SeaWiFS reprocessing update
The SeaWiFS Project office, in an effort to keep the ocean-colour community abreast of the reprocessing of the mission, has added a new page to its website. This page lists details of the proposed changes and the results of the preliminary evaluations. The project office anticipates comments and interaction from the ocean colour-community.

MERIS ready for launch

ENVISAT ENVISAT, Europe's largest and most complex satellite ever, is undergoing final preparations at the Space Center in Kourou, French Guiana, for its launch on 1 March, 2002. The environmental satellite will orbit the Earth 14 times a day monitoring for climate change and environmental pollution. Among the satellite's ten highly sophisticated instruments is the Medium Resolution Imaging Spectrometer (MERIS), a 15-band optical sensor spanning the visible and near infrared spectrum, to be used for ocean-colour measurements. The launch campaign had to be interrupted in Mid-July last year because of the failure of the giant Ariane 5 launching rocket during flight 142. Everything is now progressing according to schedule and we look forward to receiving an entirely new ocean-colour data set from MERIS. During the commissioning phase (9 months after launch), full calibration of all Level-1b data products and preliminary validation of the Level-2 data products will take place. MERIS marine products will include algal pigments, yellow substances, suspended matter, aerosol optical thickness, flags, water-leaving radiances and aerosol spectral dependence. For additional information about MERIS data products visit the ESA website.

News from MODIS

MODIS-Aqua launch soon
Aqua Aqua, a part of the NASA-centred international Earth Observing System (EOS), is tentatively scheduled for launch on April 18, 2002 aboard the Delta II launch vehicle from Vandenberg Air Force Base, California. The second Moderate Resolution Imaging Spectroradiometer (MODIS) instrument will be one of the six state-of-the-art instruments that Aqua will carry in a near-polar low-Earth orbit. The data from MODIS-Aqua will not be processed until the existing data from MODIS-Terra (launched in December 1999) is stabilised, hence it is expected to take some time before the MODIS-Aqua data is calibrated. MODIS on Aqua is a 36-band spectroradiometer that will measure visible and infrared radiation, and this data will be used to develop a range of products including ocean chlorophyll fluorescence, sea ice cover, cloud and aerosol properties and snow cover on the land.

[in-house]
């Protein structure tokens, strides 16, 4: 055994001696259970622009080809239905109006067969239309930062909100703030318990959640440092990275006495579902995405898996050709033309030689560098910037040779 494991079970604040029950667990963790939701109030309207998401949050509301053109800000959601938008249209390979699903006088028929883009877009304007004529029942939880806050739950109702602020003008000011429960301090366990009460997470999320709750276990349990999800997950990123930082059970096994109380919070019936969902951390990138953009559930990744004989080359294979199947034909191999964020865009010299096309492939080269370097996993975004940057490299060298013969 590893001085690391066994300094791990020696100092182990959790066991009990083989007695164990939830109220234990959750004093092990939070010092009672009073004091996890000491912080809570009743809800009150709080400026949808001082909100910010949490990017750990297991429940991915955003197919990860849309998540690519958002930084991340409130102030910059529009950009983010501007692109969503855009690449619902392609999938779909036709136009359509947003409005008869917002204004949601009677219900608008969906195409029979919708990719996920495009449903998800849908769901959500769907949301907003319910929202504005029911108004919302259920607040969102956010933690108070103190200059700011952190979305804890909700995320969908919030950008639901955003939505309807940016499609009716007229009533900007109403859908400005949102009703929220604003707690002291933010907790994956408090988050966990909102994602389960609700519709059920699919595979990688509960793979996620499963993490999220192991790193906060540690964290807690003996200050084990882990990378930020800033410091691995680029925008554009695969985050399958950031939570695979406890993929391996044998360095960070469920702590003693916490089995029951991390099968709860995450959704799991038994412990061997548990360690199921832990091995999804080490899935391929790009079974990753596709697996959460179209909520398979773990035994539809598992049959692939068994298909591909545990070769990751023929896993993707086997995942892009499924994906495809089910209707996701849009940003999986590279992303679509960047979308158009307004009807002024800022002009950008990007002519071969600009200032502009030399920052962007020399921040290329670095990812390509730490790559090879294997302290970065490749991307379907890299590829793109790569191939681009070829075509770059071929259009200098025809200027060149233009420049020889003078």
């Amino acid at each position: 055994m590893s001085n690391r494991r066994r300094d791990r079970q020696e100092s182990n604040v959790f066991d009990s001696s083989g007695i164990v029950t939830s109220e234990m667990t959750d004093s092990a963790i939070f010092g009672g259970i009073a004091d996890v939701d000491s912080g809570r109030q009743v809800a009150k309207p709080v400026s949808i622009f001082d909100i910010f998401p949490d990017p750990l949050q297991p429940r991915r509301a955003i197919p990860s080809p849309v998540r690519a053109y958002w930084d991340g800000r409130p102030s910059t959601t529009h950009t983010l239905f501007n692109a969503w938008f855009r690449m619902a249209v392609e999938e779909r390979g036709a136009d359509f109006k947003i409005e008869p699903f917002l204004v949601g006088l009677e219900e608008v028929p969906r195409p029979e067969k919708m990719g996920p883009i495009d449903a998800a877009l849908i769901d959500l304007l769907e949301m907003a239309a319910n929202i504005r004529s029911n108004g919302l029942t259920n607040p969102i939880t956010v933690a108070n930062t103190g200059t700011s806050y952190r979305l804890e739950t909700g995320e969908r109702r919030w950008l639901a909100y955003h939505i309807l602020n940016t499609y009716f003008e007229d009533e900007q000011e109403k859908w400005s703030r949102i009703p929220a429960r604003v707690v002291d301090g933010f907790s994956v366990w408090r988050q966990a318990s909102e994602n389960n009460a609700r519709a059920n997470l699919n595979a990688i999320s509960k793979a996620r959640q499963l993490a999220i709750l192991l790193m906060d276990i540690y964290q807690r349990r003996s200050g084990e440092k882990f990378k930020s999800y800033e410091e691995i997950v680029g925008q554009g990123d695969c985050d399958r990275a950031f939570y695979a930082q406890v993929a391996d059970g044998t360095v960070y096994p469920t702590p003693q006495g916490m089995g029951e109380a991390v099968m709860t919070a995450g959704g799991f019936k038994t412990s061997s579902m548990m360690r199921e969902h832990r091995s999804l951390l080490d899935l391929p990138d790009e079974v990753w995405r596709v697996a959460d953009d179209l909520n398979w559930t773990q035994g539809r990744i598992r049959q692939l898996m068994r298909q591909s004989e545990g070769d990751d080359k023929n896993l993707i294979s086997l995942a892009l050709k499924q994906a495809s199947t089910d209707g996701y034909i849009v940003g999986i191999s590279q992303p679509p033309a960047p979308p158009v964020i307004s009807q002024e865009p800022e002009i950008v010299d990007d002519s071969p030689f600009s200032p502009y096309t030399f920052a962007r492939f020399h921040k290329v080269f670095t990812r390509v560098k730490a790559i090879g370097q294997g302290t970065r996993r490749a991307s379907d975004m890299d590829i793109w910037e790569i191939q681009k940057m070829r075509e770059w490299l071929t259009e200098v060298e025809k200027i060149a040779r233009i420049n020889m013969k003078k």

Science Team Meeting Presentations
All of the presentations given by MODIS science team members and their affiliates recently at the December 2001 science team meeting can now be accessed online on the MODIS website.

New Employment Opportunities

Two new employment opportunities for Scientific Programmer/Analysts are available at NASA's Goddard Space Flight Center, USA and three positions for researchers in Marine Science are available at the Royal Belgian Institute for Natural Sciences. See the Employment page for details.

New References

Check out the new references added to the Bibliography and References pages. Please send us your references if you would like to see them incorporated into the bibliography.